One of my most frequently-visited posts is "Retrieving Oracle patches with wget." Recently, a commenter on that post asked about using wget to download software from Oracle Technet (OTN). It's a little complicated to use wget to download from OTN, because there are cookies involved. This post discusses how to extract the relevant cookies from Firefox and Google Chrome, and use those cookies with wget to retrieve files. If you manage to wade through my excessive exposition, there's even a script at the end that you might find useful.
First things first: This is not a new idea. Pythian's Marc Fielding wrote an excellent article a long time ago about using wget and the text-based browser lynx to download files from OTN. His article is the reason that I even knew this was possible; I'm just expanding on the concept to include other browsers. If you have lynx installed on your server, you can stop reading this post, go read Marc's post instead, and you're all set. In fact, it's a good idea to read Marc's article anyway, because I'm going to reference it a few times in this post.
Overview and assumptions
As you've read from Marc's article (you did go to read that, right?), the basic process to set up downloads from OTN with wget is as follows:
- Authenticate to OTN with your username and password. You need to do this for cookies to be set properly. No workarounds or backdoors here, you have to sign in.
- Navigate to the relevant page in the Downloads section for the software to be downloaded
- Click the radio button to accept the license agreement. This is necessary to reveal the download links so you can copy the URL to feed to wget. Again, no backdoors, no workarounds.
- Copy the URLs of the files you want to download
- Extract the cookies created during your browser session into a text file.
- Invoke wget with the --load-cookies option to download the desired files.
By now, you might be thinking, "If it's that easy, why is the scroll bar next to this post so long?" The answer is that step 5 is somewhat involved.
I'm going to assume a few things. First, we'll be working with either Firefox or Google Chrome, because they store their cookies in similar ways. Safari uses XML to store cookies, and Internet Explorer is just an abomination , so they're beyond the scope of this post. My second assumption is that you don't need help with steps 1-4 above. We're going to jump right into extracting cookies from Firefox and Chrome.
Update, 25-Apr-2010: Here's one last opportunity to stop reading and start doing. If you're a Firefox user, and not averse to using plugins in your browser, you could install a plugin like Cookie Exporter to extract cookies to a properly-formatted text file. Also, notwithstanding my crack about IE, I have read that it's possible to export IE's cookies in the correct format without having to resort to any special shenanigans. I had intended to point out both of these things in my original post, but instead I launched right into the SQLite discussion below. Sorry about that; the editing department has been sternly reprimanded.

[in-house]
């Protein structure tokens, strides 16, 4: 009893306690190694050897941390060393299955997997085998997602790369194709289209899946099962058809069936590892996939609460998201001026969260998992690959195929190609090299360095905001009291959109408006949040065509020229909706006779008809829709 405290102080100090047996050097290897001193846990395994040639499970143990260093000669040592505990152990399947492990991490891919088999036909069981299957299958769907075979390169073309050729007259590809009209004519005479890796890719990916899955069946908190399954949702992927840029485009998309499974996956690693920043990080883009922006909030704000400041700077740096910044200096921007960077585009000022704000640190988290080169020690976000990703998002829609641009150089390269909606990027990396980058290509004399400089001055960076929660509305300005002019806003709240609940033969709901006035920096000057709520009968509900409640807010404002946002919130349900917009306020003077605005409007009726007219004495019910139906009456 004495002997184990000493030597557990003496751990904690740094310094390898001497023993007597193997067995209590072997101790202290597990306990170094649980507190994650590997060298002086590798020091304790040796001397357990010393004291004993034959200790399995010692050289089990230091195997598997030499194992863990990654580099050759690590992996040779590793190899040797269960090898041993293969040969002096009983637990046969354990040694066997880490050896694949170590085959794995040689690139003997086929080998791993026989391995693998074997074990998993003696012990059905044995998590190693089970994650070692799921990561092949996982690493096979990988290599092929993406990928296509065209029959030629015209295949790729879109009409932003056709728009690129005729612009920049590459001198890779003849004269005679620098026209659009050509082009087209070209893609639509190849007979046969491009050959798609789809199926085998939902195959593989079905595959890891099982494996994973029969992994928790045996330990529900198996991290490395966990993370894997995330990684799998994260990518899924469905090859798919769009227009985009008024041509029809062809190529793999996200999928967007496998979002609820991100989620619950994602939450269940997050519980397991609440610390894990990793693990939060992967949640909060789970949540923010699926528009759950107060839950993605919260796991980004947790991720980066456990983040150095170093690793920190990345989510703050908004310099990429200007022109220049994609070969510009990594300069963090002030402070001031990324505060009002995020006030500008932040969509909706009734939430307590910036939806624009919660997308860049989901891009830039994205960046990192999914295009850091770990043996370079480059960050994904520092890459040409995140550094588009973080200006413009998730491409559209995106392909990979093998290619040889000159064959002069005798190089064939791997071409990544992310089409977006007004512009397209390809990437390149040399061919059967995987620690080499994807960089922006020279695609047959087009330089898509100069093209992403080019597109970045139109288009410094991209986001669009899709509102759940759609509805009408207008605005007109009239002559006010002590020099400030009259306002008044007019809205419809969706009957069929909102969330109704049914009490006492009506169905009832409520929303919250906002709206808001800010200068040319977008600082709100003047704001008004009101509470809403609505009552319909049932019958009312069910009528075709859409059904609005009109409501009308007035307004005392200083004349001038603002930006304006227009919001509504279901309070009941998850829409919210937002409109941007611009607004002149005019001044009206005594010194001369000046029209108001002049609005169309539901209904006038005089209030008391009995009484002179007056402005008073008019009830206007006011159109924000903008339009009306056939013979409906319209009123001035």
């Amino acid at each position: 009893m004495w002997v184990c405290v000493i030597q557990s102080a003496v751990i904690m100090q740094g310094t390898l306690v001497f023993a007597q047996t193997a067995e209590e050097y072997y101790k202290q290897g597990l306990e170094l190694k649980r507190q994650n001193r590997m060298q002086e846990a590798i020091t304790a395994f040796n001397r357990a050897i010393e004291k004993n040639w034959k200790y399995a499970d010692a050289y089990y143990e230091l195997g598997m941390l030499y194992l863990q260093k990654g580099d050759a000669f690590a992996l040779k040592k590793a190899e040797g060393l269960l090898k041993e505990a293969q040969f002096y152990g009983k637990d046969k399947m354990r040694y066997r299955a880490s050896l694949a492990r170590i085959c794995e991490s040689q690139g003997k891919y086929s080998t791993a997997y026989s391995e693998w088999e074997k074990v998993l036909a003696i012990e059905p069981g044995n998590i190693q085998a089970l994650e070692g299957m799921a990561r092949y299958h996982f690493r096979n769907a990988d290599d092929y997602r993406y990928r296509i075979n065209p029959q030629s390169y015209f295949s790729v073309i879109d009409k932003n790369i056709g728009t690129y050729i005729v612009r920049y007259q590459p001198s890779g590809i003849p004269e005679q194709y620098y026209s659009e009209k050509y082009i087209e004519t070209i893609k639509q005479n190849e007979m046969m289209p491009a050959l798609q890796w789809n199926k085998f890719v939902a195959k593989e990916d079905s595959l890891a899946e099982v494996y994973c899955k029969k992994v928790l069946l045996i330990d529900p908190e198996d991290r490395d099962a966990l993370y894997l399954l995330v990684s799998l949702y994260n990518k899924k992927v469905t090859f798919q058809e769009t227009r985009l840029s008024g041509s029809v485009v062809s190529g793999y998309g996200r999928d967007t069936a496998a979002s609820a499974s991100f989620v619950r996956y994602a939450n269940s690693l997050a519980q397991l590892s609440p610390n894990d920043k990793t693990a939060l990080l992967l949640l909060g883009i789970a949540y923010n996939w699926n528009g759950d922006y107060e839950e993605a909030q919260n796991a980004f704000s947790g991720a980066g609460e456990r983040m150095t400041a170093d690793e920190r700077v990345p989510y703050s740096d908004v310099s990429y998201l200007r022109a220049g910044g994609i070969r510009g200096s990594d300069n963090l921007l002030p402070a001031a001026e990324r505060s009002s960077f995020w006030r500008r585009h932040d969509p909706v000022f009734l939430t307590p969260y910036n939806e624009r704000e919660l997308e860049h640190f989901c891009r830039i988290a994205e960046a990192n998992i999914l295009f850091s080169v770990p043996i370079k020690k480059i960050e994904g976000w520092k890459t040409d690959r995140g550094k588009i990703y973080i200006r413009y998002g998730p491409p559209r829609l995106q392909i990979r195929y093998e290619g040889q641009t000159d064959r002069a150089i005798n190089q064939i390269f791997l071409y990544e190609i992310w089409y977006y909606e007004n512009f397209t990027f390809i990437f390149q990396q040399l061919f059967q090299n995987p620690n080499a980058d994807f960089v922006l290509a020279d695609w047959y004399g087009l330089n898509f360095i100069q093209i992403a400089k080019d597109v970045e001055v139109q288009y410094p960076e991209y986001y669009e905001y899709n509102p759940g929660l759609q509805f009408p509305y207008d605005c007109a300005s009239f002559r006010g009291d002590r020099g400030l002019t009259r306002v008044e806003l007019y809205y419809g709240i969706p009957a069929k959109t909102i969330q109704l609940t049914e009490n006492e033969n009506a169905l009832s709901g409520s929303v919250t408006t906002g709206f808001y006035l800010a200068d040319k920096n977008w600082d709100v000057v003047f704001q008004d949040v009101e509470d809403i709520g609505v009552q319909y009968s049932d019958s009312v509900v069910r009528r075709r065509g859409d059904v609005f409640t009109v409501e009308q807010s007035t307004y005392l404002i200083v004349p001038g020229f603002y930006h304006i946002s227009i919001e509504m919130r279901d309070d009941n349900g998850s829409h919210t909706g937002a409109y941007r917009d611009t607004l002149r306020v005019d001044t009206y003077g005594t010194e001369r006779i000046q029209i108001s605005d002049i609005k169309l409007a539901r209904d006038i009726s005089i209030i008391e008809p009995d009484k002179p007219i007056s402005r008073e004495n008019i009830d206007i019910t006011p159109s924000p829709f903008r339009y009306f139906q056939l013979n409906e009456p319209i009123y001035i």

Lynx very conveniently exports its cookies to a text file, in the format expected by wget (the classic "Netscape cookies.txt" spec). Firefox and Chrome, on the other hand, save cookies in a SQLite database file. So, I guess that's it, right? Cookies locked up in some goofy binary file. Not going to be able to get those out. Guess I'm out of luck.
Oh. Wait. I do database stuff. There's hope!
The first thing to do is to install a SQLite client. Instructions are beyond the scope of this post, but you can download precompiled binaries of the sqlite3 command-line client from the SQLite site. If you're a Mac user, you're in luck: sqlite3 should already be installed in /usr/bin.
The next step is to locate the cookies database file for your browser. For Firefox, it should be cookies.sqlite in your default profile directory, and for Chrome, it should be the file creatively named Cookies in your profile directory. If you're really stuck, and are running Linux or OS X, you should be able to find the location by issuing
lsof | grep -i cookies while your browser is running.
Here's an example of what the cookies look like in the SQLite database in Firefox: